In the local Sabiny language, Kapchorwa means “home of friends.” The hilly, lush green region on the ranges of Mount Elgon – an extinct volcano that straddles Uganda and Kenya – was named so because the Sabiny people consider themselves very friendly people.
Traditionally nomadic pastoralists, the Sabiny are believed to have migrated from Ethiopia and grazed their cattle in western Kenya before finding greener pastures and settling on the eastern slopes of Mt Elgon.
“We are naturally friendly, and welcoming people,” says William Cheptoek, a local tour guide with Discover Sipi, a Kapchorwa-based travel company.
For years, Kapchorwa and the Sabiny were synonymous with female genital mutilation, until a government ban and now Kapchorwa is famous for being the home of Uganda’s long distance runners and arabica coffee.
In recent years, the Sipi Falls has also attracted both local and international adventure travellers.
At the just concluded 2020 Tokyo Olympics, Uganda won four medals – all of them by athletes who hail from Kapchorwa: Joshua Cheptegei (10,000 metres silver and 5,000 metres gold), Jacob Kiplimo (10,000 metres bronze) and Peruth Chemutai (3,000 metres steeplechase gold).
And they were not the first stars from Kapchorwa. Stella Chesang was a gold medalist in the 10,000 metres at the 2018 Commonwealth Games; Moses Kipsiro, a 2010 Commonwealth Games 5,000 metres gold medalist; and Steven Kiproitich, a gold medal winner in the marathon at the 2012 London Olympics marathon. They are all Sabiny from Mt Elgon region.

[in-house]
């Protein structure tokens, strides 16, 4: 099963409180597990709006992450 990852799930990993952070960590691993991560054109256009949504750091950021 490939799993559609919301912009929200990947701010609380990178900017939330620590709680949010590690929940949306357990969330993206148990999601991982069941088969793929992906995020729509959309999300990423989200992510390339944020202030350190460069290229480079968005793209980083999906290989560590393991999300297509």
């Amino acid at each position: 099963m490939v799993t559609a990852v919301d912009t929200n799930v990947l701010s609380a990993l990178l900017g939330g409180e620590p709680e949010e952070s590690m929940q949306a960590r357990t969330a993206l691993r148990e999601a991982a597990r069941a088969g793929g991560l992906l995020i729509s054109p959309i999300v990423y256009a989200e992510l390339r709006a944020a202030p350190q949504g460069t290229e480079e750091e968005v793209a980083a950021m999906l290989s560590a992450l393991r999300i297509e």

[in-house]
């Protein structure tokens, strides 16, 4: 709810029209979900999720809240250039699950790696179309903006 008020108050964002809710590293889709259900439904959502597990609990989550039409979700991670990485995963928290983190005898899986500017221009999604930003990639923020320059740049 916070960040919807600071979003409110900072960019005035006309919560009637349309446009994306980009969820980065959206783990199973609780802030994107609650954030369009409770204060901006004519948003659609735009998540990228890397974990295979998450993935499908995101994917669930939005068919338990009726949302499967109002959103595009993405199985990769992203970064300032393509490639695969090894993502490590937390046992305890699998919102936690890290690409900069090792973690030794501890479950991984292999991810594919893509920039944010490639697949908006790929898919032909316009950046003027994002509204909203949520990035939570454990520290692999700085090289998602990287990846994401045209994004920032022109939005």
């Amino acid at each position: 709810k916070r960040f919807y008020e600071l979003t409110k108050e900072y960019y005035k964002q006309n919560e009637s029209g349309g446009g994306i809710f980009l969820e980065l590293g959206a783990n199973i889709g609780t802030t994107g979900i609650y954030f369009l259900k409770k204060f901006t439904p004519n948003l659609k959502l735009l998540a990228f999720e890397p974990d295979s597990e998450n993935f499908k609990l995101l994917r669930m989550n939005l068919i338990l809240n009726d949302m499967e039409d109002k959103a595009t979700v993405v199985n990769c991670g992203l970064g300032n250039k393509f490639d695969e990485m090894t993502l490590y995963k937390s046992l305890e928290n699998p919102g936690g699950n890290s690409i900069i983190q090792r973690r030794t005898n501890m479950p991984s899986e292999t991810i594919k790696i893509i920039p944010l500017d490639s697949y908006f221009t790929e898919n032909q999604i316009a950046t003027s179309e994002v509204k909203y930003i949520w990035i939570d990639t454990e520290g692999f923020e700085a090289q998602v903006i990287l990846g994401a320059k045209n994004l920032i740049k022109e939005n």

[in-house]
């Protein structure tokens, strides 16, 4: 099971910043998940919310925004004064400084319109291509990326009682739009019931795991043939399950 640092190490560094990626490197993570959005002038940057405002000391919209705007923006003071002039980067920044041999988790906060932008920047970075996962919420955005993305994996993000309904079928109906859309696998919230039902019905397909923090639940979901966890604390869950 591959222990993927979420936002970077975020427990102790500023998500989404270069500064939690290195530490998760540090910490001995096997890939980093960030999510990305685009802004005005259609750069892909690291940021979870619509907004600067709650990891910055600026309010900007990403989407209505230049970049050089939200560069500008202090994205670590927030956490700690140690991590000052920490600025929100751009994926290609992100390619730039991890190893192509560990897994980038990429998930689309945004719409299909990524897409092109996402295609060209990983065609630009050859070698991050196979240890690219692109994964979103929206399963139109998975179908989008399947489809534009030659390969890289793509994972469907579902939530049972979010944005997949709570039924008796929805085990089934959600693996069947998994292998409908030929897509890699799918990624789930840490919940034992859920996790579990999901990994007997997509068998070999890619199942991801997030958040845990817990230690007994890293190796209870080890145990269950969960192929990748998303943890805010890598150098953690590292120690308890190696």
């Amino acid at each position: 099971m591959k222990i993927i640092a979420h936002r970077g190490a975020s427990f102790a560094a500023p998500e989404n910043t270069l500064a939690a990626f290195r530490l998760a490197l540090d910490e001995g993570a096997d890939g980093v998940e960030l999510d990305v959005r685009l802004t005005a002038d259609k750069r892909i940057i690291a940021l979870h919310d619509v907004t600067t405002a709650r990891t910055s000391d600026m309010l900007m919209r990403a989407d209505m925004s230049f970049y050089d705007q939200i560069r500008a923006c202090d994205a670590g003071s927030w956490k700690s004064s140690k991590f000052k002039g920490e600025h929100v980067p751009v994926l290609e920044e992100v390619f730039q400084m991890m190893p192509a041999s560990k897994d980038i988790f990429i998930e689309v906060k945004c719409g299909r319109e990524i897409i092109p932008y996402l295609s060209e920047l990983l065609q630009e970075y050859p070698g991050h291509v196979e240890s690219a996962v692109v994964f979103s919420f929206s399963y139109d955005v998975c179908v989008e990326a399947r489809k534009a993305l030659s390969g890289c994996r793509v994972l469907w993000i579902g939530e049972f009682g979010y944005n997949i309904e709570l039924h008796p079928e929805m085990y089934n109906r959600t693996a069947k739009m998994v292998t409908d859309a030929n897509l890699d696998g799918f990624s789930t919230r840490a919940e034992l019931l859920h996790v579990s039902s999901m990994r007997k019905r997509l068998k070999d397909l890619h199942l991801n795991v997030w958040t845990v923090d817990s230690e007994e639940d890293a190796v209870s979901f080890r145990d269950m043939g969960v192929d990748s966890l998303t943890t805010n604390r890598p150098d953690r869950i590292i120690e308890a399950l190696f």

“We are a running nation,” said Benjamin Njia, a former professional athlete and now the national team coach. He runs a high-altitude training camp on the foothills of Mt Elgon in Kapchorwa.
The Sabiny are distance relatives of the Oromo people of Ethiopia and closer to the Kalenjin of Kenya – the world’s best long distance runners.
“The fact that we are from the high-altitudes means that we usually have expanded lungs so we can run long distances without getting easily exhausted,” he says.
Now recognised as the running Mecca of Uganda and a permanent training base for elite athletes, Kapchorwa boasts of the Taryet elite athletics training facility (at 2,600 metres above sea level) and the Cheptegei Training Centre, a legacy project set up by international athlete Joshua Cheptegei.
Visitors to Kapchorwa can enjoy the 100-metre Sipi Falls from the Sipi Falls Lodge on the foothills of Mt Elgon, trek to the peaks of Mt Elgon or cycle and run in the scenic countryside among elite athletes organised by local tour operators such as Run Kapchorwa.
The Sipi area is also one of the biggest producers of arabica coffee in this region, and according to the guide, the “coffee experience” is an activity that’s fast gaining popularity.